News From Ireland

By Frank Shouldice, Contributor
April / May 2005
By Frank Shouldice, Contributor
April / May 2005

Setbacks Send Sinn Féin Reeling

Having been at the center of the peace process and made huge electoral gains north and south of the border, the year has begun disastrously for Sinn Féin. A series of unrelated events has put the party under intense scrutiny for its policy and attitude towards crime and paramilitary violence.

Public interest in the case of the so-called `Colombia Three’ simply evaporated when it was learned that three Irish Republicans facing long sentences for allegedly assisting left-wing FARC rebels in Colombia were no longer in custody. Their whereabouts are still unknown. The case had created an international headache for Sinn Féin, particularly in Washington, where the Bush Administration shows little enthusiasm for associates of FARC.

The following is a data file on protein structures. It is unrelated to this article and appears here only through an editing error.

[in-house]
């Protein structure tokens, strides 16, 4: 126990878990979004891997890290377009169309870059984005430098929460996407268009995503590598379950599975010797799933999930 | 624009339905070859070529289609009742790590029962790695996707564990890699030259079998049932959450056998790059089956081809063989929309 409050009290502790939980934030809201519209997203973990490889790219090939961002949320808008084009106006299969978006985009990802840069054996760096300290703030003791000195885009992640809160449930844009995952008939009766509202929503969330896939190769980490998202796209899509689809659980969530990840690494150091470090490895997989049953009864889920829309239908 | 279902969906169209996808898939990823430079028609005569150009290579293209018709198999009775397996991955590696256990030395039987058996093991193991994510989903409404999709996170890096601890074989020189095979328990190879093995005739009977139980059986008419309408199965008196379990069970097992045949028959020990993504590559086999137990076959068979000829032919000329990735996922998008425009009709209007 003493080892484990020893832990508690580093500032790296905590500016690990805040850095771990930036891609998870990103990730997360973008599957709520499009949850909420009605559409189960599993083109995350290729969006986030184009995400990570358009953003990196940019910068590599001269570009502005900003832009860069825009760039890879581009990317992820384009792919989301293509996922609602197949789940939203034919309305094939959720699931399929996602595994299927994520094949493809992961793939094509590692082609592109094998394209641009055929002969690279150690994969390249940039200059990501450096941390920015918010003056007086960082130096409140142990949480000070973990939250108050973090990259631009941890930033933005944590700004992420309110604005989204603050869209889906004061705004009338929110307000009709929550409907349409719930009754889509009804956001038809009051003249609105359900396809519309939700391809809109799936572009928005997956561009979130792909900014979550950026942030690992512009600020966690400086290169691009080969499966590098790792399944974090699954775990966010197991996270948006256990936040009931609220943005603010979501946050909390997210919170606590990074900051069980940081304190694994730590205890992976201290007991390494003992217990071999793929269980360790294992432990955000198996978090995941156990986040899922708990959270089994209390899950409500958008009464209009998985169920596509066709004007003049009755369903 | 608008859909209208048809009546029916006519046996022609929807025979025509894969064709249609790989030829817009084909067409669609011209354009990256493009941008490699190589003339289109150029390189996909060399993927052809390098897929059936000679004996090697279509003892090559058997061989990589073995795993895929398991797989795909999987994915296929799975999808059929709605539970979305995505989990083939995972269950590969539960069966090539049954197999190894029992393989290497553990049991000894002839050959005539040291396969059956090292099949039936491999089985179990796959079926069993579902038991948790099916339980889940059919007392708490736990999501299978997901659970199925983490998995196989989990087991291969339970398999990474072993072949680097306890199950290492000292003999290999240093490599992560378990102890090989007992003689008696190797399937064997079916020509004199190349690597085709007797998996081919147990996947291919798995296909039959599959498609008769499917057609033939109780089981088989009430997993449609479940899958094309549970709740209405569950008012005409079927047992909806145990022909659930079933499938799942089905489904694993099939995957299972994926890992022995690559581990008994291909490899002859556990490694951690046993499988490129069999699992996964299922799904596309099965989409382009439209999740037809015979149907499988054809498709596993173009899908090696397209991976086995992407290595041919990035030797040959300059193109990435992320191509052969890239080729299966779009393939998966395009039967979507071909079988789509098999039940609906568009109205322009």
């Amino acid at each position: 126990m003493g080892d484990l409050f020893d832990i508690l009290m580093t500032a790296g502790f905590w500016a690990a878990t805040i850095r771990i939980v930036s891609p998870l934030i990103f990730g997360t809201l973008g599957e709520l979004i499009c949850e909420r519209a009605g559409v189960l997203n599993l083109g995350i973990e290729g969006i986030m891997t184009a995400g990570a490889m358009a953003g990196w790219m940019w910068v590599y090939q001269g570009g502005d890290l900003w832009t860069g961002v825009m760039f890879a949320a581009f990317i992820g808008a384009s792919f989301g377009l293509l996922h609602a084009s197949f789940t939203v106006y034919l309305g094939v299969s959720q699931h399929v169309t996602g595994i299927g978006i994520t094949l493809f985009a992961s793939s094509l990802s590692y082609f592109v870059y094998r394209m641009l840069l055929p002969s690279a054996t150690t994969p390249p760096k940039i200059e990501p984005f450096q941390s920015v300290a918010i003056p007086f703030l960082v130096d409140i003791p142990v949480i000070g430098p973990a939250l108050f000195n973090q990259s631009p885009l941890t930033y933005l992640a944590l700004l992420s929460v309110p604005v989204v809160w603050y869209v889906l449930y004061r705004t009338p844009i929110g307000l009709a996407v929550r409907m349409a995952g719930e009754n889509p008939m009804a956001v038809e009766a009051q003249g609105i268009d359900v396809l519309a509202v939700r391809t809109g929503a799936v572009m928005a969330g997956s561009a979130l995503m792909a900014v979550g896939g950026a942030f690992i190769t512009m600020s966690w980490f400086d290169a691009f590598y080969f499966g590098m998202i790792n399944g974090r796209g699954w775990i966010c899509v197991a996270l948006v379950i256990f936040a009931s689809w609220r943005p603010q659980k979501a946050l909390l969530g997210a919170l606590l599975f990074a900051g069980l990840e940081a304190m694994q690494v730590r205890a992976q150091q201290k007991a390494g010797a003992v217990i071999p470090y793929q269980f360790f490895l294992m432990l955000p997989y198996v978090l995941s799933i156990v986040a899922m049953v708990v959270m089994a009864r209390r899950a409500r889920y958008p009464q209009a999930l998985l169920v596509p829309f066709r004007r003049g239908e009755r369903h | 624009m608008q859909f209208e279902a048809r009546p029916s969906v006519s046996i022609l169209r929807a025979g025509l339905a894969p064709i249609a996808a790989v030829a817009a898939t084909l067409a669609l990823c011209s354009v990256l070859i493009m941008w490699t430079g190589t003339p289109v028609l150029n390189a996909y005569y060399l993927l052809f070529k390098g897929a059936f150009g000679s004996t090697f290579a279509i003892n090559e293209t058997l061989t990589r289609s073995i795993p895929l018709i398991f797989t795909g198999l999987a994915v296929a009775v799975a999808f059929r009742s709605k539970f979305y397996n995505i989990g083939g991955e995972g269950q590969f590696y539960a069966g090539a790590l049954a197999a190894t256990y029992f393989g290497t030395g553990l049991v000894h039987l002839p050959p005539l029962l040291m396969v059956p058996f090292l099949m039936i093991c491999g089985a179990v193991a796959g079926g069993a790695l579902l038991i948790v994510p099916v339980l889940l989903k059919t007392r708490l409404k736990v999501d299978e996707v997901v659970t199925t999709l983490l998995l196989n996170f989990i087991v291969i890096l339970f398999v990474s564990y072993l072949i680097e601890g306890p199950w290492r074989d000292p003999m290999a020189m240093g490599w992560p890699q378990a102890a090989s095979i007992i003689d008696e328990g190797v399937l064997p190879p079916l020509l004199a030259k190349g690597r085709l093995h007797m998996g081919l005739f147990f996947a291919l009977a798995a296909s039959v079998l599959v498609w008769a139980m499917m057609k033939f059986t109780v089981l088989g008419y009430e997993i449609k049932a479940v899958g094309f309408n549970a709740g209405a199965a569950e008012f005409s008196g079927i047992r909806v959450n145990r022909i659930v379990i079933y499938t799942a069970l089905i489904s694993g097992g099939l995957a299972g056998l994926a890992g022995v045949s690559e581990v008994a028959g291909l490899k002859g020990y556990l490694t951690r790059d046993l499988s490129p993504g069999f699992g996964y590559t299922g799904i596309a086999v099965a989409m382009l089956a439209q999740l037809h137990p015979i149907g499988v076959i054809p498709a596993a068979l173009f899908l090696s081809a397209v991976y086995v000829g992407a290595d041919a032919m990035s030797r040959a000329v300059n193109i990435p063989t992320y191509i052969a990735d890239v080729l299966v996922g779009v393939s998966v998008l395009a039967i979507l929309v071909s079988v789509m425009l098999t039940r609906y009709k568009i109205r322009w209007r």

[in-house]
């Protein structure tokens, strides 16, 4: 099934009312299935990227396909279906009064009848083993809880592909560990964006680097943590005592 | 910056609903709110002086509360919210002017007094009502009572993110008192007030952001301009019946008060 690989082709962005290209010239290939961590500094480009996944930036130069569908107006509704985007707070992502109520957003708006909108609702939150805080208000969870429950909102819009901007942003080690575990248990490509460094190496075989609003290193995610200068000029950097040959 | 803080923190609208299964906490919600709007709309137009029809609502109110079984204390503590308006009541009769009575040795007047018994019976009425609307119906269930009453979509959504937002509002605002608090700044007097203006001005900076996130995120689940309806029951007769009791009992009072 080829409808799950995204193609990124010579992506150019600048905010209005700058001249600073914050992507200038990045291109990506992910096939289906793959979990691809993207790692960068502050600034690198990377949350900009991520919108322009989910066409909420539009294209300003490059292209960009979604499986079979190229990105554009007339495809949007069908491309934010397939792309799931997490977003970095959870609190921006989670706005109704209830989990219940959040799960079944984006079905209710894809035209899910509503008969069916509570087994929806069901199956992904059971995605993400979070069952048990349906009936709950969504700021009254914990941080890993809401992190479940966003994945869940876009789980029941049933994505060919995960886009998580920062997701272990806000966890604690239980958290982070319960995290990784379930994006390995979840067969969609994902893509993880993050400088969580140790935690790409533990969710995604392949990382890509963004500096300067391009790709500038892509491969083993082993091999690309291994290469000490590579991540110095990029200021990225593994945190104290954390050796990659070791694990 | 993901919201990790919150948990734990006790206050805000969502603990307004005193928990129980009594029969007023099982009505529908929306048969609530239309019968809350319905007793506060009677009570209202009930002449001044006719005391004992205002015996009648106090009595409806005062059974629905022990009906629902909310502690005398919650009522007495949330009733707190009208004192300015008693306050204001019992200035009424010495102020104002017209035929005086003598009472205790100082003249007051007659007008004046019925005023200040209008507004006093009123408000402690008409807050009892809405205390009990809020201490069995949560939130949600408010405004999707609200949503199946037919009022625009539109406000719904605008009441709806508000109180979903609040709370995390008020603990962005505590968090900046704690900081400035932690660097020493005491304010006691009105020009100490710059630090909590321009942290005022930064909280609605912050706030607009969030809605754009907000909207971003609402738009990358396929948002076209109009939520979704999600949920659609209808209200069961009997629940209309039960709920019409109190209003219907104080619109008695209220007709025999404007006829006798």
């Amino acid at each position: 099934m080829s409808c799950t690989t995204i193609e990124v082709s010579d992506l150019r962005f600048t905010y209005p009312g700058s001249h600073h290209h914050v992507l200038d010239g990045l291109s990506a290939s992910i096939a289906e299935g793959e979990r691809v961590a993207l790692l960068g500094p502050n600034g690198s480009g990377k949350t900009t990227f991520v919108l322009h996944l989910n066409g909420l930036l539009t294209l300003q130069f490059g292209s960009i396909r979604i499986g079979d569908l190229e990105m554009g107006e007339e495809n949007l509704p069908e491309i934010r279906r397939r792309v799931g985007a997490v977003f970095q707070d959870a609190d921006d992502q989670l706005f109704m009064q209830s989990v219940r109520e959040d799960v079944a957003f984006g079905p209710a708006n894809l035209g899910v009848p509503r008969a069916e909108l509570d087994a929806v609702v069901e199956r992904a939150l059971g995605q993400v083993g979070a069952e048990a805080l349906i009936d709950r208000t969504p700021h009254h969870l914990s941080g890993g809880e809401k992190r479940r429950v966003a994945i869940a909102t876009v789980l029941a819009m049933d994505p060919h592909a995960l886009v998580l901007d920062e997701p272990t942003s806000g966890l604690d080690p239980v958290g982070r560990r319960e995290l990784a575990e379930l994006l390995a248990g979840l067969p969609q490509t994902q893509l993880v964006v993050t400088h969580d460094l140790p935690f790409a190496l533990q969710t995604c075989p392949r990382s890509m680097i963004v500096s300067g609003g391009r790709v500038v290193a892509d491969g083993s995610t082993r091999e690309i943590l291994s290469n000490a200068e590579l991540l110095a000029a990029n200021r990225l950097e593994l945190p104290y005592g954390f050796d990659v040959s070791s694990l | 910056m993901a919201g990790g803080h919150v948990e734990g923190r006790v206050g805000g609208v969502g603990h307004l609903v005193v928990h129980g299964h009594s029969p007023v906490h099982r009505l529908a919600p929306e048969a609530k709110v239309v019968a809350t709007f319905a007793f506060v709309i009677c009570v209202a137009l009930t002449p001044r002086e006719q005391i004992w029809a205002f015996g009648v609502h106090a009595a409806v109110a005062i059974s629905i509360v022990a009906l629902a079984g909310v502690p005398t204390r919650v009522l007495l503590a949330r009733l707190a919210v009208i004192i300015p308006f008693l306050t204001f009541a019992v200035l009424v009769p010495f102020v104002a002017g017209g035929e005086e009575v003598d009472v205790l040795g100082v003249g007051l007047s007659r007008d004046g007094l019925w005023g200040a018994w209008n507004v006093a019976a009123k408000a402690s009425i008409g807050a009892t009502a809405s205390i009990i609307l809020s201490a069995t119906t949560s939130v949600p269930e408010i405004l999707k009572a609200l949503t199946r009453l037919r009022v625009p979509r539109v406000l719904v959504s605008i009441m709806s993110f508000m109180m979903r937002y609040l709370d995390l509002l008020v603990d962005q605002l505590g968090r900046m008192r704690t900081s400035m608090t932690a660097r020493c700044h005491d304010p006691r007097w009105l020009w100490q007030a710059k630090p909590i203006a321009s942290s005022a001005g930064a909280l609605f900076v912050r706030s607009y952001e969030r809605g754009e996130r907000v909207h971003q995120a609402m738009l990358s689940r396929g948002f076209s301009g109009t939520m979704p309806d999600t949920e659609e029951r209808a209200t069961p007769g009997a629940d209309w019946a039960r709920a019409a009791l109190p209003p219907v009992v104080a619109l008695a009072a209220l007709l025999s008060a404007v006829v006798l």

If the party needed to move on, much worse was to follow. Police investigations into criminal operations run by the IRA are underway and various discoveries have tainted Sinn Féin by association. Minister for Justice Michael McDowell, an outspoken adversary of Sinn Féin, accused its Gerry Adams, Martin McGuinness and Martin Ferris TD (parliamentary deputy) of being members of the IRA Army Council. All three refute this allegation.

In December the peace process stalled on decommissioning and crime issues. Shortly afterwards the Northern Bank in Belfast was cleared out in a £27 million heist. Without presenting any evidence Hugh Orde, chief constable of the Police Service of Northern Ireland (PSNI), claimed the robbery was an IRA operation.

Relations between the Dublin government and Sinn Féin deteriorated when Taoiseach Bertie Ahem intimated that Sinn Féin leadership knew in advance about the raid. He added that IRA punishment beatings, held in check during negotiations, had since resumed in Belfast.